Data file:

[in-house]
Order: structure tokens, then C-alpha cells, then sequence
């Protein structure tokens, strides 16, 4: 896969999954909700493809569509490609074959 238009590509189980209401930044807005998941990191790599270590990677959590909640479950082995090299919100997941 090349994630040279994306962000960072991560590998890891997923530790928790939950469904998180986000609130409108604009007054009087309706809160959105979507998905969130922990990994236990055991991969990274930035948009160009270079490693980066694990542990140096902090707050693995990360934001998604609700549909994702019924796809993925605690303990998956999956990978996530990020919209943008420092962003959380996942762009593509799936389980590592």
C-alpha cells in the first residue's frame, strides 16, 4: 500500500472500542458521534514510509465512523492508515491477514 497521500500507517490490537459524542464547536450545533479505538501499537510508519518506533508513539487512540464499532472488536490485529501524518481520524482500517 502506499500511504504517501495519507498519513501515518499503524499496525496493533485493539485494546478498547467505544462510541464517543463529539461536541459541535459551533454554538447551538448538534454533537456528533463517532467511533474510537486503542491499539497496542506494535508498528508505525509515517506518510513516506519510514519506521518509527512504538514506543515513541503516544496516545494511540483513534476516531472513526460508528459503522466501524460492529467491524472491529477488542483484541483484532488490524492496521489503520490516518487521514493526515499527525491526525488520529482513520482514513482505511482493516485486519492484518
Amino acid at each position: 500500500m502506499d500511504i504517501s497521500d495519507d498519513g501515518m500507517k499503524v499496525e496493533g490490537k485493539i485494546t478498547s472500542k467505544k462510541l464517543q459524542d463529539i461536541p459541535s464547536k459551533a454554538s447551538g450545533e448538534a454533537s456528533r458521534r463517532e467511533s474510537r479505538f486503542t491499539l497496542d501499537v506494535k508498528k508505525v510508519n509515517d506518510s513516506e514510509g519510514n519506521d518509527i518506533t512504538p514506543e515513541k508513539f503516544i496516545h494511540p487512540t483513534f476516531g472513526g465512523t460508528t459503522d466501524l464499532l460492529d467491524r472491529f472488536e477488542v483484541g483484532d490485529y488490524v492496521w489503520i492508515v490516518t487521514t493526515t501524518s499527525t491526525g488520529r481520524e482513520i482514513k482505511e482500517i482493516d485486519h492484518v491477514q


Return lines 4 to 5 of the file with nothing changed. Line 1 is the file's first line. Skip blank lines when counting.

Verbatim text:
C-alpha cells in the first residue's frame, strides 16, 4: 500500500472500542458521534514510509465512523492508515491477514 497521500500507517490490537459524542464547536450545533479505538501499537510508519518506533508513539487512540464499532472488536490485529501524518481520524482500517 502506499500511504504517501495519507498519513501515518499503524499496525496493533485493539485494546478498547467505544462510541464517543463529539461536541459541535459551533454554538447551538448538534454533537456528533463517532467511533474510537486503542491499539497496542506494535508498528508505525509515517506518510513516506519510514519506521518509527512504538514506543515513541503516544496516545494511540483513534476516531472513526460508528459503522466501524460492529467491524472491529477488542483484541483484532488490524492496521489503520490516518487521514493526515499527525491526525488520529482513520482514513482505511482493516485486519492484518
Amino acid at each position: 500500500m502506499d500511504i504517501s497521500d495519507d498519513g501515518m500507517k499503524v499496525e496493533g490490537k485493539i485494546t478498547s472500542k467505544k462510541l464517543q459524542d463529539i461536541p459541535s464547536k459551533a454554538s447551538g450545533e448538534a454533537s456528533r458521534r463517532e467511533s474510537r479505538f486503542t491499539l497496542d501499537v506494535k508498528k508505525v510508519n509515517d506518510s513516506e514510509g519510514n519506521d518509527i518506533t512504538p514506543e515513541k508513539f503516544i496516545h494511540p487512540t483513534f476516531g472513526g465512523t460508528t459503522d466501524l464499532l460492529d467491524r472491529f472488536e477488542v483484541g483484532d490485529y488490524v492496521w489503520i492508515v490516518t487521514t493526515t501524518s499527525t491526525g488520529r481520524e482513520i482514513k482505511e482500517i482493516d485486519h492484518v491477514q